Bust, Burst, and Arrest
Yes, I know that just about everyone uses the word “bust” as a noun to mean “arrest” and as a verb to mean “arrested.”
Phoenix police discuss soured drug bust that killed Chandler officer
…a Merrill Lynch banker… was busted along with seven others yesterday for participating in an illegal game…
I know too that it’s common to use the word “bust” to mean “burst” or “break.”
Hurricanes roaring across the Gulf of Mexico create strong enough underwater waves to dig up and potentially bust open oil pipelines
Innovative Sound Device Could Bust Cancer Cells …
Holiday price stings could bust the family budget.
Commonly used or not, these uses always register as nonstandard with me. Colloquial, yes. Appropriate in some idioms, yes. Acceptable in a formal context, no.
The verb burst means “to break suddenly when in a state of tension.” Balloons burst. Bubbles burst. Burst means “to break the outer covering and discharge the matter.” Boils burst. Burst means to open out, to disperse. Flowers burst into bloom. Seed pods burst. We get wet from a sudden cloud burst. And, of course, undersea oil pipes burst. Undersea wells break or break down.
Used informally, the word bust is acceptable in certain idioms:
to bust a bronco (break a horse)
to go bust (to lose one’s money at gambling)
boom or bust (economic prosperity or failure)
drug bust (drug arrest, raid)
to bust (to arrest, or to be discovered in an illegal or disobedient act)
This deliberately playful headline about the discovery of a publicity hoax plays on two colloquial meanings of “bust” as a verb, “burst” and “found out as culpable”:
Balloon Boy Busted
In standard usage, bust is a noun with such meanings as
A piece of sculpture representing the head, shoulders, and breast of a person.
The upper front part of the human body; the bosom (esp. of a woman).
The measurement around a woman’s body at the level of her bust, usually measured in inches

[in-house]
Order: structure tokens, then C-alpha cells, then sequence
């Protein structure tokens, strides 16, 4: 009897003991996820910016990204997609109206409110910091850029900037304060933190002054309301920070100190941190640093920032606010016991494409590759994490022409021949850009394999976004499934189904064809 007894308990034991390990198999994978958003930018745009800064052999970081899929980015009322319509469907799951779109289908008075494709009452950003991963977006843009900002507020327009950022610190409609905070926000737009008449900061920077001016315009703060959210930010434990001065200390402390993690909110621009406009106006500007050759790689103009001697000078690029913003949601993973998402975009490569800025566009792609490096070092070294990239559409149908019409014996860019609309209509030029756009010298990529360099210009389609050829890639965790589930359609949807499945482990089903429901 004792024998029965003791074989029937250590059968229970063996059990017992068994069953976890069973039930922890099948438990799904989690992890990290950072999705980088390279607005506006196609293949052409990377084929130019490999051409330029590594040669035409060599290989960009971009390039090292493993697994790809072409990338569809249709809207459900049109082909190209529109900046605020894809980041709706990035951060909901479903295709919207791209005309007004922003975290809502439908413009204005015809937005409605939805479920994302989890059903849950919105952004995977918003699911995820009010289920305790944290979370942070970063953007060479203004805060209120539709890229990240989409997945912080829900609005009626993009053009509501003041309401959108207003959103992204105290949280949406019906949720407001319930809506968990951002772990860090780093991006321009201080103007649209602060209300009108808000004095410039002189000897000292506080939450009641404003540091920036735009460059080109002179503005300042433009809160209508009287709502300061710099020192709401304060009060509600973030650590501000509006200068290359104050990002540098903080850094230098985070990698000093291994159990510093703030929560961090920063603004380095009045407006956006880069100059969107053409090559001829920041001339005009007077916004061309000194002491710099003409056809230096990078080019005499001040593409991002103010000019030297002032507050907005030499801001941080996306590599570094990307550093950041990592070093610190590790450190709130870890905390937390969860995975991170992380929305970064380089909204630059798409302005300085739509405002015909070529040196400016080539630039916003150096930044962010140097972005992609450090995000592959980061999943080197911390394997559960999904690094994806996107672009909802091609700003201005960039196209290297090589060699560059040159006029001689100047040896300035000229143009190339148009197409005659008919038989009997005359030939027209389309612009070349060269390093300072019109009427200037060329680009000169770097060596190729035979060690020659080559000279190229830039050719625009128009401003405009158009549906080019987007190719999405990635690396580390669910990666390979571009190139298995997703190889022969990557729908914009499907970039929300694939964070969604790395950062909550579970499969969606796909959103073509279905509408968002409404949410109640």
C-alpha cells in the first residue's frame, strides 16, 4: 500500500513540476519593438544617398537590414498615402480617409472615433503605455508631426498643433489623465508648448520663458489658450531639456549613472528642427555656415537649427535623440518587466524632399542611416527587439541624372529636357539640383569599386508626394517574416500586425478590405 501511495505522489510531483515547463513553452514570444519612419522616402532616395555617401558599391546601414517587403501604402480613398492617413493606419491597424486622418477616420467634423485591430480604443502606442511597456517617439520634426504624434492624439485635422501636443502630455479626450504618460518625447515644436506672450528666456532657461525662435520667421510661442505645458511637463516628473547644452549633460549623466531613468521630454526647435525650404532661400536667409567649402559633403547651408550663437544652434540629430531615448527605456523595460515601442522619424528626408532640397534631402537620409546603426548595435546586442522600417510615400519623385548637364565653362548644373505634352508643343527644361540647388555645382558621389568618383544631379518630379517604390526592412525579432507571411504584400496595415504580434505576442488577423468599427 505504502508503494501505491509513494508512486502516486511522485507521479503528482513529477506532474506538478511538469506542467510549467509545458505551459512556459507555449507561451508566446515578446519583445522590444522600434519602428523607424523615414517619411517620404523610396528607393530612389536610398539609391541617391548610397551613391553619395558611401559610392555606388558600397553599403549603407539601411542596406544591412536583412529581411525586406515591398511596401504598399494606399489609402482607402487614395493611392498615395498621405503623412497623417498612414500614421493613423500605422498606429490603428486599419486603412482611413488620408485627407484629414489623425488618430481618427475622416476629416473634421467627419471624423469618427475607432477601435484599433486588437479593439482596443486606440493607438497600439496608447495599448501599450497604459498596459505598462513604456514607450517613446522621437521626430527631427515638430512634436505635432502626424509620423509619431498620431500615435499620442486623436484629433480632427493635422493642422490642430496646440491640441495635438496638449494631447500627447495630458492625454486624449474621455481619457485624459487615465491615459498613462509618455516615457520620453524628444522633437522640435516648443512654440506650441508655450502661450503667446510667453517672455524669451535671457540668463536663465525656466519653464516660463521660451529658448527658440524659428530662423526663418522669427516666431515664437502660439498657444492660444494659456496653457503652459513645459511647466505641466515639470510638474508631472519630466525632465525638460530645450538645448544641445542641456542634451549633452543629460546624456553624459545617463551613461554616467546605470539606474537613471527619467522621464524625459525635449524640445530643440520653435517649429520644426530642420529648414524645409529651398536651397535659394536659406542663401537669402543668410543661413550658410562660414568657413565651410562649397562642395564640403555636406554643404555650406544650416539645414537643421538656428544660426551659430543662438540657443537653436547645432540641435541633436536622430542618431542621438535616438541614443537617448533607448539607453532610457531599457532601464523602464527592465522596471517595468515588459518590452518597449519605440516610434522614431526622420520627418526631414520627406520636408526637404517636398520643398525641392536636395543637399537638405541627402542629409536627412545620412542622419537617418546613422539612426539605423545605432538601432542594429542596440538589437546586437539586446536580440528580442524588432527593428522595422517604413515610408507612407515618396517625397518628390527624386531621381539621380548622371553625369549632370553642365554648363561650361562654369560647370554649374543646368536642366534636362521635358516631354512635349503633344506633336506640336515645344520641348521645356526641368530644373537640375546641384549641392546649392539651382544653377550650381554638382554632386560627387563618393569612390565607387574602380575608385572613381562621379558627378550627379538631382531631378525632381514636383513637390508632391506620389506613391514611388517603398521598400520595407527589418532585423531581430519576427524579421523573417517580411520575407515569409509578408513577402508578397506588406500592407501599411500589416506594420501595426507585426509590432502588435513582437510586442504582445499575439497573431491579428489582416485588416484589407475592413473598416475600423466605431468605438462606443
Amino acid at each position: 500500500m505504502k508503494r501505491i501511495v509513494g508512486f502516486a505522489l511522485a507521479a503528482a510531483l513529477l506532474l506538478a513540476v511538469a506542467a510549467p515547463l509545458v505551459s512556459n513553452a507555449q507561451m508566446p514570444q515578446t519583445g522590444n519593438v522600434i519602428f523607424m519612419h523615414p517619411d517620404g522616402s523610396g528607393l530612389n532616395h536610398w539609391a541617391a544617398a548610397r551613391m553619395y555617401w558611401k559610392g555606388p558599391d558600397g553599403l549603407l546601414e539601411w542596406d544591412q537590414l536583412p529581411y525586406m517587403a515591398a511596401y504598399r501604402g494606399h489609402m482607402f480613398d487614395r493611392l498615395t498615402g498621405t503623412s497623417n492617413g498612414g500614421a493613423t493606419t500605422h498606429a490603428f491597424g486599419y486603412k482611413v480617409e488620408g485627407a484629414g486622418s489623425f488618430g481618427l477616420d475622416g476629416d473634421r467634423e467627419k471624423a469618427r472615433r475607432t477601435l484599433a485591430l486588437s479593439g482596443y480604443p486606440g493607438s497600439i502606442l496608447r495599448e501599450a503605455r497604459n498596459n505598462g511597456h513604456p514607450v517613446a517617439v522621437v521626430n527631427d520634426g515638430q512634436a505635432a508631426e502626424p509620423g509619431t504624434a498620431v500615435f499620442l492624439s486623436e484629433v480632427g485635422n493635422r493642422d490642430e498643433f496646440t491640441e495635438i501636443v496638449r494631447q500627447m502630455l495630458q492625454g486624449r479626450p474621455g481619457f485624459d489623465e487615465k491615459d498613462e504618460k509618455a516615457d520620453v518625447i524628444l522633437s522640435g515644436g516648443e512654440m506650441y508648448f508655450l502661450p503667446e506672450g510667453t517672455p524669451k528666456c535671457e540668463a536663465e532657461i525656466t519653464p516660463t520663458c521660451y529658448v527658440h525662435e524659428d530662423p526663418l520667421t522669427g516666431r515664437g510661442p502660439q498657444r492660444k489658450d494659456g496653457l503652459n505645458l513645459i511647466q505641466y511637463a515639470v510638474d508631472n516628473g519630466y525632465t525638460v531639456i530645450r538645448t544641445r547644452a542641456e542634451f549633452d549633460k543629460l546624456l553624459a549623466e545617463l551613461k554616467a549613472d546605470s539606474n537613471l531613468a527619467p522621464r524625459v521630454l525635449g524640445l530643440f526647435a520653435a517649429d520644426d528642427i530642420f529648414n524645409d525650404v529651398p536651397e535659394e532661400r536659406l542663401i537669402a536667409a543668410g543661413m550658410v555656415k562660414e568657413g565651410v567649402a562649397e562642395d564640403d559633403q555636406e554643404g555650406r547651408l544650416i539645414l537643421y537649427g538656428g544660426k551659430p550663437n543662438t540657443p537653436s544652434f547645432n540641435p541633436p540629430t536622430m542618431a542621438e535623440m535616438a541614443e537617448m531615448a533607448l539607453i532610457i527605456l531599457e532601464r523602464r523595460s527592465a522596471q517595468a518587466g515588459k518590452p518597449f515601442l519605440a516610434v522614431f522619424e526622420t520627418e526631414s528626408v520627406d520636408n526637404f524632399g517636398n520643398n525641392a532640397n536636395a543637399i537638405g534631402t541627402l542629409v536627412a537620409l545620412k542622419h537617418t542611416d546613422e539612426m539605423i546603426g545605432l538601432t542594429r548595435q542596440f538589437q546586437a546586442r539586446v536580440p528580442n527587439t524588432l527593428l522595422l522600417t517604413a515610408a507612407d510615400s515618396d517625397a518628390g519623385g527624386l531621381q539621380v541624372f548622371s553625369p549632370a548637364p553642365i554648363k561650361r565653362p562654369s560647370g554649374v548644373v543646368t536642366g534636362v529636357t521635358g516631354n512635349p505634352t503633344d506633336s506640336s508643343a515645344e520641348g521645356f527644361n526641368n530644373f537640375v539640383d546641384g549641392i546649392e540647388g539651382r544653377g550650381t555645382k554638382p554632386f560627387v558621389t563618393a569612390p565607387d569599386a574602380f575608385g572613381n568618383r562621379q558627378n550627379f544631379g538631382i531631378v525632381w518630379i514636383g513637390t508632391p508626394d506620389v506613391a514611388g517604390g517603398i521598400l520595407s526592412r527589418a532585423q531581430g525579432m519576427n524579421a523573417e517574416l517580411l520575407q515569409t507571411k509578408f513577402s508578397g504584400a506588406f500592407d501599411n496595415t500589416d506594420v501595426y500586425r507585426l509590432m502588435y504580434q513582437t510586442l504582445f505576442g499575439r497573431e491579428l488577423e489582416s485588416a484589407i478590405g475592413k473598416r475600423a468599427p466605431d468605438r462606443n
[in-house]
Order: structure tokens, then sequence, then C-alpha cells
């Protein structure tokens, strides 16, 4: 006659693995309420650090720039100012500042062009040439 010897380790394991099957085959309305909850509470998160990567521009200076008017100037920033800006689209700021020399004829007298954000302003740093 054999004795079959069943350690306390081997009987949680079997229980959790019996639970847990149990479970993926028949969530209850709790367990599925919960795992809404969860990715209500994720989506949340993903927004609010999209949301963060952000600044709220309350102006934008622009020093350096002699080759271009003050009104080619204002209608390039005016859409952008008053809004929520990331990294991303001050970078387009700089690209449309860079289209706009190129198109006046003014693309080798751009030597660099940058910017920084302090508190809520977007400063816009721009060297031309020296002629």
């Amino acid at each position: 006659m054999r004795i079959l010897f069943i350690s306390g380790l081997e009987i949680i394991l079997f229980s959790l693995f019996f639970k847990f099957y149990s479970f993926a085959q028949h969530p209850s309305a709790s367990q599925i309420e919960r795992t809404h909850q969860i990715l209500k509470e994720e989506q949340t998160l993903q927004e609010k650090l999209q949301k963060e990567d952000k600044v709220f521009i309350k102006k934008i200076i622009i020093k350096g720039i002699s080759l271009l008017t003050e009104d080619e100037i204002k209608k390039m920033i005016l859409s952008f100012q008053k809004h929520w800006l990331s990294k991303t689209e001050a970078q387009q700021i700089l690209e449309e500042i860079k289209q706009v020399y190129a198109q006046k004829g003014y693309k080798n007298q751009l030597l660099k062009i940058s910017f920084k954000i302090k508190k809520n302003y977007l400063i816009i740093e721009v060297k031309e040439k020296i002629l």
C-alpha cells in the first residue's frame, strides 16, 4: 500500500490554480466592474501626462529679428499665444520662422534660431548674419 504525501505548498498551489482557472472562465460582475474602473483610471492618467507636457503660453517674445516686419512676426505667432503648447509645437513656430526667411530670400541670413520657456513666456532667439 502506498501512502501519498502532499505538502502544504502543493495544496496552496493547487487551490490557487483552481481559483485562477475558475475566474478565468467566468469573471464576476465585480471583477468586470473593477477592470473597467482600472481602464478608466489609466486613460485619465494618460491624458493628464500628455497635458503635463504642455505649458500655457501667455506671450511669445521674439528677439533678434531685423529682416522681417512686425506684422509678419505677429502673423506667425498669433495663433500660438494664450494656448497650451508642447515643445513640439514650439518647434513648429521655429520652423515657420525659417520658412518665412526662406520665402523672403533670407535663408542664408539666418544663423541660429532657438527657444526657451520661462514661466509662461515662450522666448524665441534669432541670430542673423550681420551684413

My inability to accept “bust” as an unexceptionable synonym for “break” or “arrest” may be totally irrational. Nevertheless, whenever I hear it from the mouth of a news announcer, or see it used in the context of a formal news story, it strikes me as nonstandard and unnecessarily jarring.Recommended for you: « Vaccination and Baccalaureate »
Subscribe to Receive our Articles and Exercises via Email
- You will improve your English in only 5 minutes per day, guaranteed!
- Subscribers get access to our exercise archives, writing courses, writing jobs and much more!
- You'll also get three bonus ebooks completely free!
4 Responses to “Bust, Burst, and Arrest”
I like to reserve “bust” to describe the bosom of the fine, upstanding kind.
I am with you, Maeve.
Agreed, Maeve, in every particular.
As a former member of the counterculture in the 1960s I frequently heard and used the word “bust” to refer to police activities. I find it perfectly acceptable.
If you find that usage offensive, be patient — our language, especially our individual lexica, is in a constant state of flux, and “bust” to mean arrest may well be seen as a quaint relic of our turbulent past some day.
Just wanted you to know i still remember the day I heard “bust” used for “burst” the very first time — back in the 1970s! — and the traffic reporter on an Indianapolis country western music station who used it to describe frozen and burst water pipes. It still gives me a chill!